Creating a birthing plan is a good idea. This plan can map out expectations and your personal feelings about the child birthing process. Right down what would make you comfortable when giving birth. This may mean how you want the lighting or what music you want to hear. You can plan as many details as you want.

Be diligent about taking the right amount of iron while you are pregnant. If your iron levels are low, you are more likely to experience fatigue during pregnancy, and your baby may have a lower birth weight. Your prenatal vitamin should include iron, and you should supplement it with iron-rich foods.

If you seem to be too moody or emotional while you are pregnant, consider the possibilities of some form of meditation like yoga. These natural techniques are quite relaxing. Your partner can benefit from this, as well.

Now you know that there are ways you can cut down on pregnancy discomforts and let yourself be happy and excited about your baby. You are able to enjoy every aspect of pregnancy when you adhere to the following tips. You shouldn’t feel any guilt in getting the best care available to you.

40 Week Update: My natural birth story

Today is Mini Melbs’ due date. And he is already with me.

Although it’s only been 3 days since he arrived, I’ve already told this story a dozen times in my head, consulting with my husband, “Melbs” about the facts of what occurred. “Are you serious? Unbelievable!” It is still surreal and I cannot believe it happened. If there wasn’t a perfect baby boy sleeping next to me right now, I would tell you today that the events on Saturday October 4 were simply a dream.

Since there is so much detail here, I’m going to keep this post to just the facts: what happened and when. The love, the emotion, the tears, and everything that comes along with the physical aspects of childbirth will escape in later posts, I’m sure.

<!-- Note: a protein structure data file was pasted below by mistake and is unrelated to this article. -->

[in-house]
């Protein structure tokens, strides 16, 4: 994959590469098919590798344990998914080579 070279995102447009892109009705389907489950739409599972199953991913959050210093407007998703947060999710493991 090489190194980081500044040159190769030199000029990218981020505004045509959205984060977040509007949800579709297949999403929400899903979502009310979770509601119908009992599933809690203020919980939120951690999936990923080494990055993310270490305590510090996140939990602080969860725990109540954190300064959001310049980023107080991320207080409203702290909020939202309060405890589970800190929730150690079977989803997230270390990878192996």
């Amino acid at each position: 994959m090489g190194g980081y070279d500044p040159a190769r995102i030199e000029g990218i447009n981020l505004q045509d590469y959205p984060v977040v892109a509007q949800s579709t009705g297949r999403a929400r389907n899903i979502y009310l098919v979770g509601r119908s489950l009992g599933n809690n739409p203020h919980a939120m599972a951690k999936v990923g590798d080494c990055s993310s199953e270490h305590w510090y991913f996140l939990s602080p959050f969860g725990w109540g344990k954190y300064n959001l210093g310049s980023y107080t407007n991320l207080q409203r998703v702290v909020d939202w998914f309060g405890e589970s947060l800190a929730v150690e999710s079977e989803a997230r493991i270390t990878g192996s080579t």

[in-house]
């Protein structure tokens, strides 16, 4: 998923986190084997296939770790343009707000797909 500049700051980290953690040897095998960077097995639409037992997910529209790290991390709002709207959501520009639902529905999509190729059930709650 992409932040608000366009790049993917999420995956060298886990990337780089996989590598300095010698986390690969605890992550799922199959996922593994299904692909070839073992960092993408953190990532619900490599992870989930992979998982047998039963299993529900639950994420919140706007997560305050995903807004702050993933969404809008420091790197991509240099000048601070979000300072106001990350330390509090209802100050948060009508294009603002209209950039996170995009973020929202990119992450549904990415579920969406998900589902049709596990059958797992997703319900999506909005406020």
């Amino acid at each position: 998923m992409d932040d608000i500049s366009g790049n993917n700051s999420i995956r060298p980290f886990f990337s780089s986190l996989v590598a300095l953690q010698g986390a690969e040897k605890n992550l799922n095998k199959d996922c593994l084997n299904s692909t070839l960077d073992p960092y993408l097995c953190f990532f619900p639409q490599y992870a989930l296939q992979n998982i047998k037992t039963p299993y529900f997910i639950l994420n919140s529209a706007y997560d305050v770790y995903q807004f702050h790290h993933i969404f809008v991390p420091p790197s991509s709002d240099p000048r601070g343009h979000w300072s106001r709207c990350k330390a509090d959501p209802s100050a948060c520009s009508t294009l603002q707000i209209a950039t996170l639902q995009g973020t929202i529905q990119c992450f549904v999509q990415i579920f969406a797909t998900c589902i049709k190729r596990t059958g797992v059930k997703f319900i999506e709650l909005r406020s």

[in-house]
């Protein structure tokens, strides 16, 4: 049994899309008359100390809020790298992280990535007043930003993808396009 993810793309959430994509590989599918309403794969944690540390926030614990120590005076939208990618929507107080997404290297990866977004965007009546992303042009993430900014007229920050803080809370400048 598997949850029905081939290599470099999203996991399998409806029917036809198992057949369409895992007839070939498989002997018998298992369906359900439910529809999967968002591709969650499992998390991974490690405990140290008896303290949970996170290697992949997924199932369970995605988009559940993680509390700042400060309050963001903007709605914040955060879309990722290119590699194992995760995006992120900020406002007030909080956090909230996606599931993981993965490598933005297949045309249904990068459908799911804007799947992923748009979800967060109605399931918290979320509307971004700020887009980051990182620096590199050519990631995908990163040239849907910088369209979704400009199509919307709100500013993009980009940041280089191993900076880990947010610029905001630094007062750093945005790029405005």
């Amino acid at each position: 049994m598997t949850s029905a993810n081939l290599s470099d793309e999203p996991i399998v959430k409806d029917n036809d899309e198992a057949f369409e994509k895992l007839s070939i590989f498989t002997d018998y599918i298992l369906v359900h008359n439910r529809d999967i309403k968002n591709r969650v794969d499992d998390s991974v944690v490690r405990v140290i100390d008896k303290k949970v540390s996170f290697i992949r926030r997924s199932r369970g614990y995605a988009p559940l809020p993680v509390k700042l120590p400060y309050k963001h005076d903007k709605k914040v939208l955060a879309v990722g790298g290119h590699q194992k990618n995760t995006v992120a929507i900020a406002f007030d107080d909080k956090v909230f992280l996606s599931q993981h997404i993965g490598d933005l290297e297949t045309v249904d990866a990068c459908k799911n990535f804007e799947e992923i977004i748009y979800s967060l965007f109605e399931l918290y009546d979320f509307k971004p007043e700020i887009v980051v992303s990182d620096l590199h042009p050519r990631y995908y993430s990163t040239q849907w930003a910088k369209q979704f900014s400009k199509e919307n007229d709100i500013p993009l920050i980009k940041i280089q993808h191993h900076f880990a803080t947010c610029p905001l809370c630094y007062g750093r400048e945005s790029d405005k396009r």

Cliff notes:
– Early labor – 6am to 2:30pm
– Active labor – 2:30-4:30
– Pushing – 4:30-5:51

October 4th 2014 – 6am On Saturday morning I awake to a familiar dull ache in my lower abdomen. It’s like a menstrual cramp, and I’ve had them each morning this week, hoping each day that they continue with some regularity– something that signaled real contractions– something that told me, yes, your baby will be here soon. And on this Saturday, I laid still in bed feeling the wave of this achey sensation, trying not to get my hopes up that another one will come. But it does! Just a few minutes later.

The doctors tell you not to come into the hospital until your contractions are about 4 minutes apart. Mine never started any further apart than that.

So quietly, yet filled with the excitement of a kid on Christmas morning, I tip-toed into the kitchen to start a pot of coffee. I wanted to wait and give Melbs the good news only after I was certain something was happening, and after he’d slept in a bit more.

6:40 am – While making coffee, I feel a thin liquid trickle down my leg and make a small puddle on the kitchen floor. This is my water breaking, I was sure. I wiped it up, noting the time, odor and color, as instructed by my OB and called it in. She told me to labor at home as long as I could and to come in to the hospital after a couple of hours once the contractions became stronger. I went to wake Melbs. “Things are happening,” I told him with a huge grin.

9 am – I’ve been tracking my contractions with an app for a couple of hours at this point. They’re consistently 3-4 minutes apart but not strong enough (in my opinion) to come in yet. I call my mom to come down and wait with us, just to be sure.